Over the last several weeks, four serious storms damaged sections of the United States, making this year’s hurricane season distinct. Hundreds of lives were lost (and we have not stopped counting), thousands of homes and business were destroyed, millions were forced to relocate, and the costs of repairing or replacing the damage will total billions of dollars. First responders, volunteers, and nonprofit organizations stepped forward to ease pain and help return lives to some degree of normalcy, shining examples of heroism and compassion in response to the human toll the storms took.
Our leaders’ words, however, seem to tell some very different stories about what American citizens can expect from their government as the rebuilding effort goes forward. In the wake of Hurricane Harvey, President Trump said the resources of the federal government would be with the people of Texas “today…tomorrow, and… EVERY SINGLE DAY AFTER, to restore, recover, and REBUILD!” Visiting Florida in the aftermath of Hurricane Irma, he pledged, “We are there for you 100 percent.” However, the US commitment to Puerto Rico has sounded very different. Rep. Scott Perry (R-PA) said of Puerto Rico, “There’s only so much the US can do to help…I would then again say, ‘What is enough?’ What is the right amount to satisfy whoever says we’re not doing enough. It’s regrettable and it’s sad for those people but there only is physically, humanly possible so much that any nation could do in the wake of devastation.”
While both Florida and Texas also face significant recovery challenges and are hardly out of the woods yet, the situation in Puerto Rico is extreme and the island remains paralyzed. According to CNN, “Many communities remain cut off, with roads blocked and no phone service.…There is no Internet, no way to get cell phones working, and limited ways to communicate or get information. More than 1.2 million people are without potable water. Some people line up daily to fill up buckets with water from tank trucks, while others collect water from mountain streams.”
And, of course, the entire school system of Puerto Rico has been disrupted, which will have a long-term impact on every child. According to Education Week:
At a minimum, about 35 instructional days will be lost if schools begin something like regular academic work later this month. For many, that lost time could extend for months. And the delay, however long, will have a tremendous domino effect. To name just one example, college entrance exams for many students were slated to start the week of October 9th.
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But before they can return to their educational mission, the need for schools to act “as warehouses for food to distribute to communities” will need to ease.
Is the slow and painful path back for American citizens living in Puerto Rico and the US Virgin Islands just a reflection of their being islands, which are harder to support? Or is it a reflection of incipient bias? Writing for The Root, Columbia University professor and filmmaker Frances Negrón-Muntaner characterized the differences between Texas, Florida, and Puerto Rico as black and white: “Puerto Rico’s crisis is not generally seen as a racial matter. But it should be.” The struggling recovery reflects how deeply racism is ingrained. As Negrón-Muntaner notes, just as low-income communities of color fared worse during Katrina (and currently in the responses to Harvey and Irma), even within Puerto Rico, response is differentiated by race:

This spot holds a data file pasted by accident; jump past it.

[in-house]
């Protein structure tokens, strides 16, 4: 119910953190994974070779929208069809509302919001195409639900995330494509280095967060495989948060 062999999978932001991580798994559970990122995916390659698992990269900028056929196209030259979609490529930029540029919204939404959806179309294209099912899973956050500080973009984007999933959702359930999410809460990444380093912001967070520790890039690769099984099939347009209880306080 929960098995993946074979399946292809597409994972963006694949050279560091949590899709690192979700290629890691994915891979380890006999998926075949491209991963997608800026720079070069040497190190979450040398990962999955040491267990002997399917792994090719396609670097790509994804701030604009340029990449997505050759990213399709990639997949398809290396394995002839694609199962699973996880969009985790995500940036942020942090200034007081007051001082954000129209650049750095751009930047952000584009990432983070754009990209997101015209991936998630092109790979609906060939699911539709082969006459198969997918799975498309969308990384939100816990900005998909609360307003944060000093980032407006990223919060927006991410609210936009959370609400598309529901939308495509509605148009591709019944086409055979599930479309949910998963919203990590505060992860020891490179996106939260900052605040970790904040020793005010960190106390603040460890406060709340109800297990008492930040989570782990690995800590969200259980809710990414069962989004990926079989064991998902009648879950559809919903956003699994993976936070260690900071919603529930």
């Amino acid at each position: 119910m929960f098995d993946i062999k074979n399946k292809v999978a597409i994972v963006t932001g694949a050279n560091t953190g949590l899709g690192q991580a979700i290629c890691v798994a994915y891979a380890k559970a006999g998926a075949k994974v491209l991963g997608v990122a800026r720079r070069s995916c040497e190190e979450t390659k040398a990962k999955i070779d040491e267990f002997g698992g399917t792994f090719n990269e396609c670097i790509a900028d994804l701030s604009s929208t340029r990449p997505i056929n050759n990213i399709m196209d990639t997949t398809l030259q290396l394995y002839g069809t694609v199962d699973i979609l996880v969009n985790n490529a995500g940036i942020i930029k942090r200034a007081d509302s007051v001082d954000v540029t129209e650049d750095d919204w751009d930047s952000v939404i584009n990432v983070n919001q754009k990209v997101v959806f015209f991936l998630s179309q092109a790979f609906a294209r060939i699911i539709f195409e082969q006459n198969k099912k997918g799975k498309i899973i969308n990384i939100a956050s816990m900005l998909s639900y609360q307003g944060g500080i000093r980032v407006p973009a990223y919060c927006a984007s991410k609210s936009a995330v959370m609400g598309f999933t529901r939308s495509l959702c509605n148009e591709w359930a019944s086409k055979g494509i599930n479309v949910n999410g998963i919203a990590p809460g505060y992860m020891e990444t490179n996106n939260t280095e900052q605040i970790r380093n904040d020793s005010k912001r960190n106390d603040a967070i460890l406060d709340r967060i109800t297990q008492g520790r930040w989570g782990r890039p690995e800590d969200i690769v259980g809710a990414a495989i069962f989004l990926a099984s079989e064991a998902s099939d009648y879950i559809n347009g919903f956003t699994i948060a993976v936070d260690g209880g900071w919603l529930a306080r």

Some of the poorest and hardest-hit areas like the municipality of Loiza are predominantly black. Assistance, however, has tended to come faster to less affected but more affluent and whiter cities.
The way federal financial assistance is being offered to Puerto Rico reflects an attitude embedded in Puerto Rico’s colonial history. US Representative Luis Gutierrez, in an interview with Democracy Now’s Amy Goodman, said:
The headlines were “Relief going to Puerto Rico.” Yeah, there was relief going to Puerto Rico: $5 [billion] loan. Why a $5 [billion] loan? Why aren’t we giving them a grant, so that they can pay their bills and keep the government open? No, what we do is we give them a loan. Now that is going to be added to the $74 billion, $5 billion more. How does that help? But remember, in that bill yesterday, what did we do? We erased $16 billion worth of debt to the National Flood Insurance. Why can’t we release some of the debt from the people of Puerto Rico, debt that was incurred because we imposed on the island of Puerto Rico the US Merchant Marines, under the Jones Act, the most expensive shipping? If you add up the costs since 1920 of the imposition of the Jones Act, making us use only American-built ships with American people running the boat, you add all that up, there’s the $72 billion.
Puerto Rico is a Caribbean island. It is harder to reach than Miami or Houston, which does raise the transportation bar. But the difficulty we see in getting help to Americans in need is not just a problem of geography. The island’s poverty is not the result of a lazy, uncaring citizenry; its staggering debt is only partly a result of bad government. All of it, including the fragile electrical grid and water system, is rooted in the island’s status as a federally owned territory whose citizens cannot vote for those who make the national policies that affect their lives.—Martin Levine